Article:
The NBA Finals

June 13, 2012
By Oliver Layco

 
The Finals Logo

After a season that wasn’t supposed to be, the NBA Finals are here. The Oklahoma City Thunder are set to face off against the Miami Heat; it’s Kevin Durant vs. LeBron James; it’s small market vs. big market; it’s a basketball fans ultimate showdown. It’s not often that the people are treated to the reigning scoring champion going up against the league MVP. The storylines are aplenty when it comes to this match up. The Thunder are a young team four years removed from being known as the Supersonics. The Heat are the superstar trio that have been oft criticized for joining forces to win a championship. This will be a Finals unlike any seen in a long time.

The Core of the ThunderThe Thunder have rapidly developed into a powerhouse in the NBA. Just four short years ago they arrived in Oklahoma and were owners of the worst record in the league that year. The following year they doubled their winning percentage and coach Scott Brooks won Coach of the Year. The next year they even made it to the Western Conference Finals, but fell short of their goal. This year, they showed maturity beyond their collective ages. Their main star, Kevin Durant, is only 23 years old but is showing maturity and poise beyond anyone his age; and the best part is that he’s one of the more humble players in the league. The people can tell he’s doing it for the city of Oklahoma and his family. It also helps that the rest of the team bought into his attitude. In the previous years it would show that they were inexperienced and that they lacked veteran leadership. Sam Presti, the general manager, realized this and started acquiring the right pieces to steady the ship. He started with Kendrick Perkins to shore up their defensive holes and their biggest piece Derek Fisher. Fisher wasn’t brought in for his stats, but for his leadership capabilities. These were the main things that the Thunder lacked in previous years. Looking back at them now, we see how fast they’ve grown up.

The Core of the Heat On the other hand, the Miami Heat are what’s wrong with basketball today; or rather, what’s wrong with the players’ mentality. Ever since LeBron, Wade, and Bosh joined up to win multiple championships, it appeared that the players were looking for the easy way to win. Gone were the days where Jordan, Magic, and Bird inspired the players to play at their level. Today it’s more of a business to them; at least to me. I’m not saying that those three aren’t good players, which they are, it’s just a different attitude amongst them. But this is beside the point. In terms of actual basketball James, Wade, and Bosh are playing excellent ball right now. Bosh doesn’t receive enough credit for his play, which was made evident in his absence during the Eastern Conference Finals. When he came back for those last few games, it made all the difference for their interior defense. With James and Wade, you get what people have come to know about them. Together they are an unstoppable force who can seemingly score at will. This was seen through every series in these playoffs. It also helps that the rest of the team is actually playing decent ball right now. For the most part, they have been consistent on both offense and defense.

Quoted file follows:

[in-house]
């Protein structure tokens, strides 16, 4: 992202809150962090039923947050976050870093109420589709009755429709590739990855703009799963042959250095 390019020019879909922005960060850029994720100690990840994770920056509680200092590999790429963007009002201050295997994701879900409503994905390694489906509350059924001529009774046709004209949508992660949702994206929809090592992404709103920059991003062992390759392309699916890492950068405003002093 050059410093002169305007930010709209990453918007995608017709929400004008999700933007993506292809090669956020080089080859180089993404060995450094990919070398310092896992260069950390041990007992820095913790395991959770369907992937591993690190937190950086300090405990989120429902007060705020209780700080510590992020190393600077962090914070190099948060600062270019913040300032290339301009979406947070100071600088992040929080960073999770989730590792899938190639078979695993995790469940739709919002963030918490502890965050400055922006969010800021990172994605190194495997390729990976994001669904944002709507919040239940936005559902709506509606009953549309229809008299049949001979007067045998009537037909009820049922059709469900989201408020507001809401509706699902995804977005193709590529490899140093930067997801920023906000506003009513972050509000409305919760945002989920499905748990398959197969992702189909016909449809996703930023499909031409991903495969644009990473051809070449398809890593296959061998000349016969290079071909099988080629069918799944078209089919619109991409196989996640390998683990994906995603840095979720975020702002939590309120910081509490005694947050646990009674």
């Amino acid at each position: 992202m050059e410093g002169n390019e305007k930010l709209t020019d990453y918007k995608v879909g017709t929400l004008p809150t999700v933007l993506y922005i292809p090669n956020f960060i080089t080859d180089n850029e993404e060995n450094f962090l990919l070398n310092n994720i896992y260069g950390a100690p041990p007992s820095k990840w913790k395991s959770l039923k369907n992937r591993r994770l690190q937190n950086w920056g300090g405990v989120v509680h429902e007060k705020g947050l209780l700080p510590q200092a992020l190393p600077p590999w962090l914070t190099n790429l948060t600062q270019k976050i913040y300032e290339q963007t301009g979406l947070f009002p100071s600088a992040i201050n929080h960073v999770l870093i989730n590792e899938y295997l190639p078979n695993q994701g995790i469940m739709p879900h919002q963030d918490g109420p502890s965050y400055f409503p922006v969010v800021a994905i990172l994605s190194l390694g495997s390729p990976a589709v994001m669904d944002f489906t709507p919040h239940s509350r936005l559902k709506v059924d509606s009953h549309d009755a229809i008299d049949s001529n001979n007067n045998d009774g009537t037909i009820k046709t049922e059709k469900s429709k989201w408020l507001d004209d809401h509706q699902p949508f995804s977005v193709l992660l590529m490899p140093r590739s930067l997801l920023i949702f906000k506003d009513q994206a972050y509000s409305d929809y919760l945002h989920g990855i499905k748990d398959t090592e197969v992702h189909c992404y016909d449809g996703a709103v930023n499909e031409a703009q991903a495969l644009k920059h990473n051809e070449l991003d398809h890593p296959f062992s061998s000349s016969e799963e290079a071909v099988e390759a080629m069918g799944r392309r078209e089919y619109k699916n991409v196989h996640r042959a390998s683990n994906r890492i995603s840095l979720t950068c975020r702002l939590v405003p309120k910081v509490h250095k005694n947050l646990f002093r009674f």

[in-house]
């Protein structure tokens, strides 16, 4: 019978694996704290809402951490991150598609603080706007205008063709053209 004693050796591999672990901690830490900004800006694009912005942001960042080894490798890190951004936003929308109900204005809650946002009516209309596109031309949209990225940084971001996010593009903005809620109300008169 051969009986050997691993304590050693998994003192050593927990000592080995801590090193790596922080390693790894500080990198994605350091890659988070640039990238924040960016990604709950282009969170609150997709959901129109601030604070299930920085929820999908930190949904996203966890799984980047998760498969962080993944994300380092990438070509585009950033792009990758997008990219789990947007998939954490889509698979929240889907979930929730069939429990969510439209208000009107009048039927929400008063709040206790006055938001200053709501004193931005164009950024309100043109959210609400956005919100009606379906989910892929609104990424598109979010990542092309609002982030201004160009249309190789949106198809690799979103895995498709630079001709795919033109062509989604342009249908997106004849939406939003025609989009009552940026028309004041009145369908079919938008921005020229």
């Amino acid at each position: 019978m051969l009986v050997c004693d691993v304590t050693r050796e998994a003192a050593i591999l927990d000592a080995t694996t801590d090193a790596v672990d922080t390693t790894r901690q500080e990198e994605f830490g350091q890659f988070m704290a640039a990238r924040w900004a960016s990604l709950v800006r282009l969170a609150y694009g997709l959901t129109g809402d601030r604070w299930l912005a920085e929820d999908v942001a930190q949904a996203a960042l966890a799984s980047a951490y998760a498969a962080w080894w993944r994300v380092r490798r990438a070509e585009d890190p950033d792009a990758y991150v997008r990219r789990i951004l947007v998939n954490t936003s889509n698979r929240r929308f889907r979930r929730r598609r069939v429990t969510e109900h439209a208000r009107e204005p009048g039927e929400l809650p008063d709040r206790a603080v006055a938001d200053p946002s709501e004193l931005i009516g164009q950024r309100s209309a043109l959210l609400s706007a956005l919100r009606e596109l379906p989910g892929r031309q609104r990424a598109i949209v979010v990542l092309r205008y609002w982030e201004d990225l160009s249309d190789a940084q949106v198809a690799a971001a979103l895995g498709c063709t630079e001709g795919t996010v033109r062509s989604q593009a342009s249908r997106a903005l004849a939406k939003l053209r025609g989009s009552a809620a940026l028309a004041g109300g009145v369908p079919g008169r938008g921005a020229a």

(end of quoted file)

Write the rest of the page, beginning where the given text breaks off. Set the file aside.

Thunder Vs Heat Matchup wise, they are fairly even when it comes to the starting five for each team. Outside of Durant and Westbrook, Sefolosha can guard James pretty well. The real difference for me comes in the bench and coaching differences. For the Thunder, their leader from the bench has been Harden, the Heat have no real leader off the bench. The Thunder bench has also been more consistent throughout the season when compared to the Heat. As for coaching, Brooks is a much better coach than Spoelstra. Brooks really knows how to use his players and what to do in certain situations. From what I’ve seen of Spoelstra in really close games, his plays mostly consist of giving the ball to either James or Wade and letting them handle it. He hasn’t even tried having James set the screen for Wade and vice versa. I still think he isn’t using the three to their full potential. With everything in mind, I think the Thunder will win the series in 6 games. However, anything could happen during the Finals; one turn of the ankle or one second could change everything. Here’s to hoping it’s one exciting series.

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